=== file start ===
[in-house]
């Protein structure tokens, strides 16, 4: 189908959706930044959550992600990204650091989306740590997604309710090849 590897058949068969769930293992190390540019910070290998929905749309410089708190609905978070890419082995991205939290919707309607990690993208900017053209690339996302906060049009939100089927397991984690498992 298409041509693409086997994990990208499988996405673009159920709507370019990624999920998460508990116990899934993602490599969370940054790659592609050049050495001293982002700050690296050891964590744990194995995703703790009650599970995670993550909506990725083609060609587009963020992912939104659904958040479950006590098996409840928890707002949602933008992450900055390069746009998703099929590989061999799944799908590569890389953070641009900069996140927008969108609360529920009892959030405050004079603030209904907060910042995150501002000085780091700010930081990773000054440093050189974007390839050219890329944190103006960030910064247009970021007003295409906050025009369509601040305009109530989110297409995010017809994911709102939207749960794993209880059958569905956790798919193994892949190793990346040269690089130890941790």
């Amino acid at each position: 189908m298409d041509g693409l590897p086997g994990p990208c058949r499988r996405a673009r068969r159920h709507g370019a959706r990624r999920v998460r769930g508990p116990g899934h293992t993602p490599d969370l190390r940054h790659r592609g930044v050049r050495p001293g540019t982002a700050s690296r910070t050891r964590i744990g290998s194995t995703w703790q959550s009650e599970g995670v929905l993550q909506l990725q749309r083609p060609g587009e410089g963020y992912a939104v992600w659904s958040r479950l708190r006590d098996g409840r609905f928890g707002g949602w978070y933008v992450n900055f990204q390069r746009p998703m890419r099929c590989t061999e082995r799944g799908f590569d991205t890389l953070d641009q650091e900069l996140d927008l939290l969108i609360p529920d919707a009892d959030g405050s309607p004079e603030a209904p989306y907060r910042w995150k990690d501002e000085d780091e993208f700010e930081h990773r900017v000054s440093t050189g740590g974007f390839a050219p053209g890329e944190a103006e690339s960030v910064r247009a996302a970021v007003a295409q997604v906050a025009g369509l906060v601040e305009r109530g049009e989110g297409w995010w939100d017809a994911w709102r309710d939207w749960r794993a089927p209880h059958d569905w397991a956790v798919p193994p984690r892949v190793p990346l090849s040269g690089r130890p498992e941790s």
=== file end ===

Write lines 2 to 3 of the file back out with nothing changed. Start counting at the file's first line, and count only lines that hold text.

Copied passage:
């Protein structure tokens, strides 16, 4: 189908959706930044959550992600990204650091989306740590997604309710090849 590897058949068969769930293992190390540019910070290998929905749309410089708190609905978070890419082995991205939290919707309607990690993208900017053209690339996302906060049009939100089927397991984690498992 298409041509693409086997994990990208499988996405673009159920709507370019990624999920998460508990116990899934993602490599969370940054790659592609050049050495001293982002700050690296050891964590744990194995995703703790009650599970995670993550909506990725083609060609587009963020992912939104659904958040479950006590098996409840928890707002949602933008992450900055390069746009998703099929590989061999799944799908590569890389953070641009900069996140927008969108609360529920009892959030405050004079603030209904907060910042995150501002000085780091700010930081990773000054440093050189974007390839050219890329944190103006960030910064247009970021007003295409906050025009369509601040305009109530989110297409995010017809994911709102939207749960794993209880059958569905956790798919193994892949190793990346040269690089130890941790």
């Amino acid at each position: 189908m298409d041509g693409l590897p086997g994990p990208c058949r499988r996405a673009r068969r159920h709507g370019a959706r990624r999920v998460r769930g508990p116990g899934h293992t993602p490599d969370l190390r940054h790659r592609g930044v050049r050495p001293g540019t982002a700050s690296r910070t050891r964590i744990g290998s194995t995703w703790q959550s009650e599970g995670v929905l993550q909506l990725q749309r083609p060609g587009e410089g963020y992912a939104v992600w659904s958040r479950l708190r006590d098996g409840r609905f928890g707002g949602w978070y933008v992450n900055f990204q390069r746009p998703m890419r099929c590989t061999e082995r799944g799908f590569d991205t890389l953070d641009q650091e900069l996140d927008l939290l969108i609360p529920d919707a009892d959030g405050s309607p004079e603030a209904p989306y907060r910042w995150k990690d501002e000085d780091e993208f700010e930081h990773r900017v000054s440093t050189g740590g974007f390839a050219p053209g890329e944190a103006e690339s960030v910064r247009a996302a970021v007003a295409q997604v906050a025009g369509l906060v601040e305009r109530g049009e989110g297409w995010w939100d017809a994911w709102r309710d939207w749960r794993a089927p209880h059958d569905w397991a956790v798919p193994p984690r892949v190793p990346l090849s040269g690089r130890p498992e941790s």